Graphic of Northeast Asia on coloured banner

Municipal Elections Highlight Broader Controversy Over Japan’s Nuclear Future

The Takeaway

Municipal elections in a small Japanese town highlight how nuclear energy remains a contentious topic in the country as the central government moves towards expanding its use in response to the global energy shortage. This issue will continue to pose a challenge for Japan’s energy security as public opinion regarding nuclear power remains polarized.

In Brief

On October 23, voters in Kaminoseki, a small fishing town home to 2,400 people in Yamaguchi Prefecture, elected pro-nuclear candidate Nishi Tetsuo. Nishi argues that a new power plant will help revitalize the town, notably through government subsidies that will increase revenue and create new job opportunities. While plans for the Kaminoseki nuclear power plant have been in motion for decades, construction of the plant was halted in 2011, four days after the devastating nuclear disaster in Fukushima, which led to Japan’s move away from nuclear energy. In Kaminoseki, the issue faded away as the local government focused on other major issues such as its sputtering economy and rapidly declining population. However, amid recently growing energy security concerns, in 2021, the Government of Japan passed the Sixth Strategic Energy Plan, which includes a commitment to “pursue all options,” including nuclear energy. With the push to increase domestic energy production, the anti-nuclear camp in Kaminoseki fielded its first candidate since 2011.


The global energy shortage, Japan’s reliance on energy imports, and delays in meeting international commitments for decarbonization have shifted Japan’s post-Fukushima energy strategy of slowly phasing out nuclear power. In August, as the country faced a worsening energy shortage ahead of the winter months, Prime Minister Kishida Fumio confirmed plans to restart existing nuclear power plants and develop next-generation nuclear reactors by 2025. With the changes in the national nuclear policy, the Kaminoseki election is one instance of a larger public debate on the country’s expansion of nuclear power.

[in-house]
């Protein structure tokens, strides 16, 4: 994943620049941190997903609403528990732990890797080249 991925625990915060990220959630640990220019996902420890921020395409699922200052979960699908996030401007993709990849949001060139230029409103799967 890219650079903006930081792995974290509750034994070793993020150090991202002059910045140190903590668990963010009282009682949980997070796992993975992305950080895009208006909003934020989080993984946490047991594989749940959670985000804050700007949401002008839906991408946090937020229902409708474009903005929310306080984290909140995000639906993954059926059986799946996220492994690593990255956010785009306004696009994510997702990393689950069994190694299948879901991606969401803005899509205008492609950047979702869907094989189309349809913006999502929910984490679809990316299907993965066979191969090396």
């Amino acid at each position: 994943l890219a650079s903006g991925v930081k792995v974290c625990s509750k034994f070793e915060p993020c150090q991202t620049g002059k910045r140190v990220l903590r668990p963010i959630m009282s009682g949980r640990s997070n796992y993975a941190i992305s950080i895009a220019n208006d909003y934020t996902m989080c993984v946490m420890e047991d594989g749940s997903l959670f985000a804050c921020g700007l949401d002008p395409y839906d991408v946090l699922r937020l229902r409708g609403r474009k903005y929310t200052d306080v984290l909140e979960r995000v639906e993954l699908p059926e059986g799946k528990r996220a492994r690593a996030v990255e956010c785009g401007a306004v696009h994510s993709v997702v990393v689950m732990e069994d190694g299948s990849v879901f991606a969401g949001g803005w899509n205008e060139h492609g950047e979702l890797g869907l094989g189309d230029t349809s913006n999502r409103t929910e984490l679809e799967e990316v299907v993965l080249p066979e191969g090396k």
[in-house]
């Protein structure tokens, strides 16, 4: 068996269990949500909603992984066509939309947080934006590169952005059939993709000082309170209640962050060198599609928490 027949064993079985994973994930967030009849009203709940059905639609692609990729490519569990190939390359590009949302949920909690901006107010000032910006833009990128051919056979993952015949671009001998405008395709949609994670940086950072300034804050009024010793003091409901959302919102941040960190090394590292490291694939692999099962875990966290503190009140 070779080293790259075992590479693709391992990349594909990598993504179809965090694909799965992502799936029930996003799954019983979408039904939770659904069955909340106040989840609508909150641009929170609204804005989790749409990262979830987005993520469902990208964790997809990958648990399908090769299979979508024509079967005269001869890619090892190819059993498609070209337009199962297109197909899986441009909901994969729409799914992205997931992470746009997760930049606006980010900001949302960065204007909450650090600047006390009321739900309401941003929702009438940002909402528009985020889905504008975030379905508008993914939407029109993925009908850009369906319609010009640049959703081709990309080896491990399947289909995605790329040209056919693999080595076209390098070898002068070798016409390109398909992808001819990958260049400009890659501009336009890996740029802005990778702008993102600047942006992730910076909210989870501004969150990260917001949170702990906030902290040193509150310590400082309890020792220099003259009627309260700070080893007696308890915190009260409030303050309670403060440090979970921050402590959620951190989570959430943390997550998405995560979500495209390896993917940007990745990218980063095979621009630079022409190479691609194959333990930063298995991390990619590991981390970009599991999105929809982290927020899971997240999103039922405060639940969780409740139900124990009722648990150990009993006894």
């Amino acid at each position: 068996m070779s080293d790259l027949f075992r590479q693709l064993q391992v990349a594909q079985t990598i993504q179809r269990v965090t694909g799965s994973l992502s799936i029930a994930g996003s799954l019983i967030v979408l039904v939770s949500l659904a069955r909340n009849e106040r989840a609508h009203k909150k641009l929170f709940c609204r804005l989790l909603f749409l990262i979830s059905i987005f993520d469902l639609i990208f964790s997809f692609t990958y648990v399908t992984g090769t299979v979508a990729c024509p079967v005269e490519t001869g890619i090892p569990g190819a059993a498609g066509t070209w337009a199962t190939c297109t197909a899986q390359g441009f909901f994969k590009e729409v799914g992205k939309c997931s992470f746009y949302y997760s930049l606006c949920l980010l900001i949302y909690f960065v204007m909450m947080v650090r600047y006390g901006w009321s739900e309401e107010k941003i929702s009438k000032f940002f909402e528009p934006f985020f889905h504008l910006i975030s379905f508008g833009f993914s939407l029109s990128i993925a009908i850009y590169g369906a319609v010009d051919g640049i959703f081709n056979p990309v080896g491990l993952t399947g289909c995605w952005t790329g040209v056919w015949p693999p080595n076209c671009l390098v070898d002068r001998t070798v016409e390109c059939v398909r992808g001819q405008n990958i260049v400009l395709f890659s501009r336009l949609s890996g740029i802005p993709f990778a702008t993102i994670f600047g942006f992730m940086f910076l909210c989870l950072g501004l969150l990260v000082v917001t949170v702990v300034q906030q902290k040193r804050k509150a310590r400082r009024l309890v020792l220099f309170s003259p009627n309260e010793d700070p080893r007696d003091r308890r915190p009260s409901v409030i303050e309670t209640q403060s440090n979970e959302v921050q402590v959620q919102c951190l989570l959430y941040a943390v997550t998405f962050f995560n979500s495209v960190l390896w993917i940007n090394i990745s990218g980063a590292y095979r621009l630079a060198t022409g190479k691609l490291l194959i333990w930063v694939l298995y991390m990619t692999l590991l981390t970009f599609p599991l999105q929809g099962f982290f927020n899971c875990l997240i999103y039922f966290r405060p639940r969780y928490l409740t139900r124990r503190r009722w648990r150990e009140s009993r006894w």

Japanese Opinion on Nuclear Reactors Poll

  • Public opinion remains divided. A survey conducted by NHK, Japan’s national broadcasting service, regarding the government’s decision to develop and construct next-generation nuclear reactors showed that 48 per cent of respondents were in favour and 32 per cent were against.
  • Citizen protests have taken place throughout Japan. In August, 200 protesters demonstrated in Sendai, Miyagi Prefecture, against extending operations for the Sendai nuclear power plant with signs that said, “don’t forget Fukushima” and “goodbye nuclear energy.”
  • The safety of nuclear power plants’ operating lives has been raised as energy companies throughout Japan apply for 20-year extensions above the current legal 40-year operating life limit.
  • Local impacts of new nuclear plants, both positive and negative, are debated in potential host towns. In Kaminoseki, proponents argue that the nuclear facility will revitalize the city, whose population is aging and rapidly declining. Government subsidies previously accounted for 25 per cent of the town’s revenue and restarting construction could create new jobs and increase migration to the town. However, opponents express concerns about potential environment and livelihood risks. For example, in 2017, the Yamaguchi fisheries cooperative expressed dissatisfaction with the compensation package paid by Chugoku Power Electric Co. to proceed with the power plant construction

What’s Next

  • Japan’s energy shortage is expected to worsen in the upcoming months. The yen’s depreciation and the country’s reliance on energy imports have significantly increased electricity bills for the public. The Japanese government has asked its citizens to reduce energy consumption and introduced an economic stimulus package to offset the increasing prices. More measures are expected.
  • Nuclear waste treatment in Japan has been limited; thousands of tonnes of radioactive waste await approval for long-term storage and disposal. Disposal site applications by two Hokkaido fishing towns and the recently approved discharge of treated wastewater from the Fukushima Daiichi plant have been met with concerns from environmentalists and community members. Increasing public opinion in support of nuclear power expansion will require that safe, proper, and permanent nuclear waste disposal be in place.
  • Efforts by the government and private sector to increase renewable energy remain strong. International and domestic investments into Japan’s renewable sector have increased, including a major Canadian pension fund, which committed 70 billion yen (C$649 million) to a Japanese renewable energy company in October 2022.

• Produced by CAST’s Northeast Asia team: Scott Harrison (Senior Program Manager); Momo Sakudo (Analyst); and Tae Yeon Eom (Analyst).